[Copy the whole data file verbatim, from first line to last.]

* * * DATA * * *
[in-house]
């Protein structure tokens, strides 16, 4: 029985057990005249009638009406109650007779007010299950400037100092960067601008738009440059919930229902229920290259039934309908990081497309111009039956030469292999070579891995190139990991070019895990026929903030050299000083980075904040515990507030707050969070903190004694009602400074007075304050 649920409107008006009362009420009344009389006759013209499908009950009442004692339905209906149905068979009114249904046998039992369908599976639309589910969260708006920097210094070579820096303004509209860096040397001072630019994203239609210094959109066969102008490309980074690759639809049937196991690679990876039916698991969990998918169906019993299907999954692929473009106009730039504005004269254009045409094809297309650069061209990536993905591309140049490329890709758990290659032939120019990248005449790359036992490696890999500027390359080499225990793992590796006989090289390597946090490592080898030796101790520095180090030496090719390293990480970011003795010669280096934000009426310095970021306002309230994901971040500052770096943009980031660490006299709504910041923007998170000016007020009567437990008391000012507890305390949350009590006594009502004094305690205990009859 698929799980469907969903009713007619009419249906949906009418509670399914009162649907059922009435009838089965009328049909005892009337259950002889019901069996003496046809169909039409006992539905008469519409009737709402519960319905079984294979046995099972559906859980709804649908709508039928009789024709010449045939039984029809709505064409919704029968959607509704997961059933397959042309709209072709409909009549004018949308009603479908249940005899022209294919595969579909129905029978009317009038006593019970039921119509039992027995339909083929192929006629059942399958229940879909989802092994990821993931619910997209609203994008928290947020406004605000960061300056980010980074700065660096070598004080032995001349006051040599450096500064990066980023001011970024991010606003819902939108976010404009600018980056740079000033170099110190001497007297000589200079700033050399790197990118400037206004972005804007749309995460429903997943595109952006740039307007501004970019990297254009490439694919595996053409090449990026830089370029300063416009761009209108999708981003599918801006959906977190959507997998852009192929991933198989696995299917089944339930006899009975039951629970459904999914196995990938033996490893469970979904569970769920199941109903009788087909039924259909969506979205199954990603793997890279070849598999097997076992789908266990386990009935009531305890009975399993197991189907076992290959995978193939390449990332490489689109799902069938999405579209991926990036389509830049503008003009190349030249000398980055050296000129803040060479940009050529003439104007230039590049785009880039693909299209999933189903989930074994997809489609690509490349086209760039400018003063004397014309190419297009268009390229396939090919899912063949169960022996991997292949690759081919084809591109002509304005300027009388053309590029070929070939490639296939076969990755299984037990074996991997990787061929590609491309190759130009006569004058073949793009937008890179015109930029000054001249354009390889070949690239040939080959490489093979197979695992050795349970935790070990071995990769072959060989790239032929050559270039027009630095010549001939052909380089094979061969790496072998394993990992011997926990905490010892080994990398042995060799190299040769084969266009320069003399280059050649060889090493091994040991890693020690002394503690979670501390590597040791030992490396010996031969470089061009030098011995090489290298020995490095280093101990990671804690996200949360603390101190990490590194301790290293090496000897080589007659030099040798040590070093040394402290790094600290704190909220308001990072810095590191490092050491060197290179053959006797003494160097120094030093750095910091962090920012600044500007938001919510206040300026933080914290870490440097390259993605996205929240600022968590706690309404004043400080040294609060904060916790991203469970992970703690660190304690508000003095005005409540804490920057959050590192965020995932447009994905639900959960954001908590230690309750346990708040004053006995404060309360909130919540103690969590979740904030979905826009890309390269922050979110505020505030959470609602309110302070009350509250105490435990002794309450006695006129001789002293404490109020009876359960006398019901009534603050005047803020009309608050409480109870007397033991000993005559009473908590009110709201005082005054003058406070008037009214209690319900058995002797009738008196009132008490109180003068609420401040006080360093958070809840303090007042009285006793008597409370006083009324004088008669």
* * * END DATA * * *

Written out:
[in-house]
């Protein structure tokens, strides 16, 4: 029985057990005249009638009406109650007779007010299950400037100092960067601008738009440059919930229902229920290259039934309908990081497309111009039956030469292999070579891995190139990991070019895990026929903030050299000083980075904040515990507030707050969070903190004694009602400074007075304050 649920409107008006009362009420009344009389006759013209499908009950009442004692339905209906149905068979009114249904046998039992369908599976639309589910969260708006920097210094070579820096303004509209860096040397001072630019994203239609210094959109066969102008490309980074690759639809049937196991690679990876039916698991969990998918169906019993299907999954692929473009106009730039504005004269254009045409094809297309650069061209990536993905591309140049490329890709758990290659032939120019990248005449790359036992490696890999500027390359080499225990793992590796006989090289390597946090490592080898030796101790520095180090030496090719390293990480970011003795010669280096934000009426310095970021306002309230994901971040500052770096943009980031660490006299709504910041923007998170000016007020009567437990008391000012507890305390949350009590006594009502004094305690205990009859 698929799980469907969903009713007619009419249906949906009418509670399914009162649907059922009435009838089965009328049909005892009337259950002889019901069996003496046809169909039409006992539905008469519409009737709402519960319905079984294979046995099972559906859980709804649908709508039928009789024709010449045939039984029809709505064409919704029968959607509704997961059933397959042309709209072709409909009549004018949308009603479908249940005899022209294919595969579909129905029978009317009038006593019970039921119509039992027995339909083929192929006629059942399958229940879909989802092994990821993931619910997209609203994008928290947020406004605000960061300056980010980074700065660096070598004080032995001349006051040599450096500064990066980023001011970024991010606003819902939108976010404009600018980056740079000033170099110190001497007297000589200079700033050399790197990118400037206004972005804007749309995460429903997943595109952006740039307007501004970019990297254009490439694919595996053409090449990026830089370029300063416009761009209108999708981003599918801006959906977190959507997998852009192929991933198989696995299917089944339930006899009975039951629970459904999914196995990938033996490893469970979904569970769920199941109903009788087909039924259909969506979205199954990603793997890279070849598999097997076992789908266990386990009935009531305890009975399993197991189907076992290959995978193939390449990332490489689109799902069938999405579209991926990036389509830049503008003009190349030249000398980055050296000129803040060479940009050529003439104007230039590049785009880039693909299209999933189903989930074994997809489609690509490349086209760039400018003063004397014309190419297009268009390229396939090919899912063949169960022996991997292949690759081919084809591109002509304005300027009388053309590029070929070939490639296939076969990755299984037990074996991997990787061929590609491309190759130009006569004058073949793009937008890179015109930029000054001249354009390889070949690239040939080959490489093979197979695992050795349970935790070990071995990769072959060989790239032929050559270039027009630095010549001939052909380089094979061969790496072998394993990992011997926990905490010892080994990398042995060799190299040769084969266009320069003399280059050649060889090493091994040991890693020690002394503690979670501390590597040791030992490396010996031969470089061009030098011995090489290298020995490095280093101990990671804690996200949360603390101190990490590194301790290293090496000897080589007659030099040798040590070093040394402290790094600290704190909220308001990072810095590191490092050491060197290179053959006797003494160097120094030093750095910091962090920012600044500007938001919510206040300026933080914290870490440097390259993605996205929240600022968590706690309404004043400080040294609060904060916790991203469970992970703690660190304690508000003095005005409540804490920057959050590192965020995932447009994905639900959960954001908590230690309750346990708040004053006995404060309360909130919540103690969590979740904030979905826009890309390269922050979110505020505030959470609602309110302070009350509250105490435990002794309450006695006129001789002293404490109020009876359960006398019901009534603050005047803020009309608050409480109870007397033991000993005559009473908590009110709201005082005054003058406070008037009214209690319900058995002797009738008196009132008490109180003068609420401040006080360093958070809840303090007042009285006793008597409370006083009324004088008669």